Black Tusk Candy Floss - Canvas And Paper Prints
The Black Tusk painting by artist Andrea Mueller captures the stunning beauty of this landmark of British Columbia. A high-resolution image of the original painting is printed on canvas and finished with hanging hardware, ready to hang on your wall.
To Squamish people, this mountain is known as t'ak't'ak mu'yin tl'a in7in'a'xe7en. Their language means "Landing Place of the Thunderbird," speaking of the supernatural in7in'a'xe7en or Thunderbird. The jagged shape of the mountain and its black colouring is said to come from the Thunderbird's lightning. The same is true for the Mount Cayley massif, another stratovolcano farther north.
The Black Tusk is a stratovolcano and a pinnacle of volcanic rock in Garibaldi Provincial Park of British Columbia, Canada. At 2,319 m (7,608 ft) above sea level, the upper spire is visible from a great distance in all directions. It is particularly noticeable from the Sea-to-Sky Highway just south of Whistler, British Columbia. Distinctive and immediately identifiable, The Black Tusk is among the best-known mountains in the Garibaldi Ranges of the Coast Mountains. The volcano is part of the Garibaldi Volcanic Belt, which is a segment of the Canadian Cascade Arc, but it is not within the geographic boundary of the Cascade Range.
The Black Tusk is the remnant of an extinct andesitic stratovolcano formed about 1.3 - 1.1 million years ago. Following glacial dissection, renewed volcanism produced the lava dome and flow, forming its summit about 170,000 years ago. According to Natural Resources Canada, The Black Tusk was "perhaps the conduit for lava within a cinder-rich volcano. The loose cinder has eroded, leaving only the hard lava core." The exposed lava rock of the core is loose and friable. It is also black, giving the mountain its name and character. Cinder Cone, to the east of The Black Tusk, produced a 9 km (6 mi) long lava flow during the late Pleistocene or early Holocene.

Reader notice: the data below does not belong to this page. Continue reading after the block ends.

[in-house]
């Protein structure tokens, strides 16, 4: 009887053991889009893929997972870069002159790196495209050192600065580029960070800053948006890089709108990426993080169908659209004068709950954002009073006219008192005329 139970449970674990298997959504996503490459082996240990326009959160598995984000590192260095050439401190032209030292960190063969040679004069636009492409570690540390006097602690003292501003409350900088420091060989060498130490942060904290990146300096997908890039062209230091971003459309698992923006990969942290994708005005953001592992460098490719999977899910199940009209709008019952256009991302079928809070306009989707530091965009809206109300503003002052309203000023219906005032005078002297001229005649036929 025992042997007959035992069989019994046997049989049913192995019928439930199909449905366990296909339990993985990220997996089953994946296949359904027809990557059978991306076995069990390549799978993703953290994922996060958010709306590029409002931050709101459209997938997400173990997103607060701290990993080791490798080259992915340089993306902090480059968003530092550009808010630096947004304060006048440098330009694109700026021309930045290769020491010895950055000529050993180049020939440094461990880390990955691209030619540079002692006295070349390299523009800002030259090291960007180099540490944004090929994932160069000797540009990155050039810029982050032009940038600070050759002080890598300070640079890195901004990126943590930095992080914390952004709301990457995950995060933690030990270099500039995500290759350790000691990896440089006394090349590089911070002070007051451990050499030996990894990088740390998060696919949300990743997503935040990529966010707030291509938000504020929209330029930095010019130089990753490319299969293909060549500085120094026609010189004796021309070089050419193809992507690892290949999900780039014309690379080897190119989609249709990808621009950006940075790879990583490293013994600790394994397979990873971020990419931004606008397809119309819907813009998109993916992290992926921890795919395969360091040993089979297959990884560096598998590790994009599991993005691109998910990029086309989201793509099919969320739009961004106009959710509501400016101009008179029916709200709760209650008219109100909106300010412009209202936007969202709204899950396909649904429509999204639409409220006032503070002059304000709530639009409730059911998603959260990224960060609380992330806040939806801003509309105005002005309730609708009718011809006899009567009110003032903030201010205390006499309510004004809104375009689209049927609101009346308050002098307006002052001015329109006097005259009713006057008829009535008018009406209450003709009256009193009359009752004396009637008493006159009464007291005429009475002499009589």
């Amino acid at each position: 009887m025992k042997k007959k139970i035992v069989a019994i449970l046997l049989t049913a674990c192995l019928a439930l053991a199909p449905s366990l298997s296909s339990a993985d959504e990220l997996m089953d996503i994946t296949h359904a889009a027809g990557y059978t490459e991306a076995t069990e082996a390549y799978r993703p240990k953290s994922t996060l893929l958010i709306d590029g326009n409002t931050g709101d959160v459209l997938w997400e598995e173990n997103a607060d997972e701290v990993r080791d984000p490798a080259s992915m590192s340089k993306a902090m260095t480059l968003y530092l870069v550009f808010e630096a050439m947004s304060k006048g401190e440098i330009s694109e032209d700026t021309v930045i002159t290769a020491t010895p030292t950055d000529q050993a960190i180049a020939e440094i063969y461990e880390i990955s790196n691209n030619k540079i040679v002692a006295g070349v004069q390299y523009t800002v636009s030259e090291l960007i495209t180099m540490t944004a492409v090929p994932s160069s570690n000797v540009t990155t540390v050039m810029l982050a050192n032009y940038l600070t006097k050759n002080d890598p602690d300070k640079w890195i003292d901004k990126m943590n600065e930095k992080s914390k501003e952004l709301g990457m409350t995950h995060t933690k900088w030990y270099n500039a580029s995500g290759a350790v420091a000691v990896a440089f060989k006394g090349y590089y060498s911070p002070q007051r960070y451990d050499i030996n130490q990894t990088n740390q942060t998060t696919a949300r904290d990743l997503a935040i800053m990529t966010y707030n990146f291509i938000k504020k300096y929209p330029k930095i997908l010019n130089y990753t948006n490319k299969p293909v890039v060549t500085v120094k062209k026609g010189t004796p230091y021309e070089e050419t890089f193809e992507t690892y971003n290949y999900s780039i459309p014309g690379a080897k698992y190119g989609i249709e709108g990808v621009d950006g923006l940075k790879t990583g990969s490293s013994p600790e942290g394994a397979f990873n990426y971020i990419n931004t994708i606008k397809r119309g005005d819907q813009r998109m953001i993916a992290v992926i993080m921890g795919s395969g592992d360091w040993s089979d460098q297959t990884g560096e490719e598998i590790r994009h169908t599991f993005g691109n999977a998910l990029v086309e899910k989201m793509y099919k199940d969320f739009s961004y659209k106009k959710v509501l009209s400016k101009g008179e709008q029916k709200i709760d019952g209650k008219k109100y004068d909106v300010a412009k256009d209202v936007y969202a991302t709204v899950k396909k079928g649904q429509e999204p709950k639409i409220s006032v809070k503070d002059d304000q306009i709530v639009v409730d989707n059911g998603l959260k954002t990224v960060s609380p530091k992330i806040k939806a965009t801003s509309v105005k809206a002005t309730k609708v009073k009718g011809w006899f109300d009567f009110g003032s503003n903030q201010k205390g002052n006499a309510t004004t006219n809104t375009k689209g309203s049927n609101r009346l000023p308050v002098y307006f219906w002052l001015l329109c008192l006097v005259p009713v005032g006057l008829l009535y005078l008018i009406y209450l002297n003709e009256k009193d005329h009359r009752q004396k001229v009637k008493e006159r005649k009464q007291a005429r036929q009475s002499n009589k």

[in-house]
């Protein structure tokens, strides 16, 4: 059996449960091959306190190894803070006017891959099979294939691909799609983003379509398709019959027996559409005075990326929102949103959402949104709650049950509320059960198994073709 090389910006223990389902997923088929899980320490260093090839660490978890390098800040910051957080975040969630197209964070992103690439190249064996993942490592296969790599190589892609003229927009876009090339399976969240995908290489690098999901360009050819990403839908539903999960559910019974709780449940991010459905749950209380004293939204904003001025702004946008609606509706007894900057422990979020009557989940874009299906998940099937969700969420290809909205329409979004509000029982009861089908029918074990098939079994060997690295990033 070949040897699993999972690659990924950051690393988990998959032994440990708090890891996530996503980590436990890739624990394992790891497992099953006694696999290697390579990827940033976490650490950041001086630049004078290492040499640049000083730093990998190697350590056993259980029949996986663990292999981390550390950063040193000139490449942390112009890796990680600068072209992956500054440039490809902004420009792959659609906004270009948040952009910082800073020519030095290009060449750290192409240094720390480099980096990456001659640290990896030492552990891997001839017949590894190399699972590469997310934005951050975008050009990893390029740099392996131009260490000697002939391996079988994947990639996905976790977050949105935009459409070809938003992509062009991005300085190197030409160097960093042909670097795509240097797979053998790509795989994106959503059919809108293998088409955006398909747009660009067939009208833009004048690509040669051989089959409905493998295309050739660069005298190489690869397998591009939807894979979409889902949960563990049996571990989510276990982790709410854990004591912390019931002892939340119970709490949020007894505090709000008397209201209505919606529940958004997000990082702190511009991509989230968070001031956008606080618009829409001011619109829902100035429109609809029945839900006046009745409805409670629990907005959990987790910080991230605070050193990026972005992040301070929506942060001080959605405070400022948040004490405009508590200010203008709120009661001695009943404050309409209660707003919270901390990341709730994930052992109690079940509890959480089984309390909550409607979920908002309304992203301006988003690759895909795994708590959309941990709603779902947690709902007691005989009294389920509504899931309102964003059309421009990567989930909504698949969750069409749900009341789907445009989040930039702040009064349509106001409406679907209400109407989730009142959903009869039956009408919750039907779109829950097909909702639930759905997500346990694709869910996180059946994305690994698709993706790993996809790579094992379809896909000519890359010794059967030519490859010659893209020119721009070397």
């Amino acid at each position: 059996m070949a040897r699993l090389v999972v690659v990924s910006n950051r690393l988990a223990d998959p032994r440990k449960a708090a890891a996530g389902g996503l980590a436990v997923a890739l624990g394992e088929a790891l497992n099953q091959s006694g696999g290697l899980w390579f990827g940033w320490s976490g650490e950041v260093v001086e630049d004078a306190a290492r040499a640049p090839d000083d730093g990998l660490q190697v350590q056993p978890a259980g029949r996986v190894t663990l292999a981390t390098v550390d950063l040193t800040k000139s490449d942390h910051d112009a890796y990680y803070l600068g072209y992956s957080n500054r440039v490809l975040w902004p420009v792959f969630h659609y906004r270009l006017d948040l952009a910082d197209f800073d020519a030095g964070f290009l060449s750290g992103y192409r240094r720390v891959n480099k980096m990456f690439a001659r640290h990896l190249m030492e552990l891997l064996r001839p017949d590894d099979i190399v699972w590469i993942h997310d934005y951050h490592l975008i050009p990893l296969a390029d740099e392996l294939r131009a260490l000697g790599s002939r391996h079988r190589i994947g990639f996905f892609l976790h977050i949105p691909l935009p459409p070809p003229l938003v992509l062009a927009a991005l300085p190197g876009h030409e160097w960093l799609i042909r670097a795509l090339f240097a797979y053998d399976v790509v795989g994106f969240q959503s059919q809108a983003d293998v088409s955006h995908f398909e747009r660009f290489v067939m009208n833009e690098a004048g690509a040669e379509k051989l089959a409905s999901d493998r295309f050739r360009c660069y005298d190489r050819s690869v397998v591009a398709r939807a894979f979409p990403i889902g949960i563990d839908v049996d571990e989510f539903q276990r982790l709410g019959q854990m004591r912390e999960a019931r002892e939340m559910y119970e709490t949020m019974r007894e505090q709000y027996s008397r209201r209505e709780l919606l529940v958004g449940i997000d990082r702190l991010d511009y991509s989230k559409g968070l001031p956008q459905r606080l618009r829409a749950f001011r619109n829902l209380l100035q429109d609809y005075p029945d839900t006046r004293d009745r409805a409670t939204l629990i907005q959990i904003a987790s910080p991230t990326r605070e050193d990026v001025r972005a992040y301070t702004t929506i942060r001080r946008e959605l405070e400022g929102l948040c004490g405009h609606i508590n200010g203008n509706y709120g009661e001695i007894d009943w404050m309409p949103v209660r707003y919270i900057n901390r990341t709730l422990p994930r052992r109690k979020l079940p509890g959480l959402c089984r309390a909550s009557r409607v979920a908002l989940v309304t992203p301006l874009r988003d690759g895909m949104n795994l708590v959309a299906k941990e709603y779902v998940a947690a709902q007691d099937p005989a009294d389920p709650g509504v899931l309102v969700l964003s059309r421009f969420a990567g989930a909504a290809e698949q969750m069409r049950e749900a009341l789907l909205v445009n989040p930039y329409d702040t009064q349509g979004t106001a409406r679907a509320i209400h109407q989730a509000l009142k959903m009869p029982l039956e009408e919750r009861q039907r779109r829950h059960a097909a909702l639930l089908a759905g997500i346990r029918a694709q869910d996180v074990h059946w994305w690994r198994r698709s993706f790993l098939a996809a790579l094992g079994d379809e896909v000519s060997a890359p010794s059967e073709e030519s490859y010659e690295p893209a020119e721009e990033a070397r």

The mountain currently hosts two significant glaciers in large cirques carved into the northeastern and northwestern flanks of the broad cone below the lava pinnacle. Both glaciers start from about 2,100 m (6,890 ft) and flow northwards to below 1,800 m (5,906 ft). The glaciers are heavily covered in rocky debris due to the crumbling nature of the Tusk's rock.
The Black Tusk is a member of the chain of volcanic peaks from southwestern British Columbia to northern California. The peaks formed in the past 35 million years as the Juan de Fuca, Gorda, and Explorer plates to its west have been subducting under the North American Plate at the Cascadia subduction zone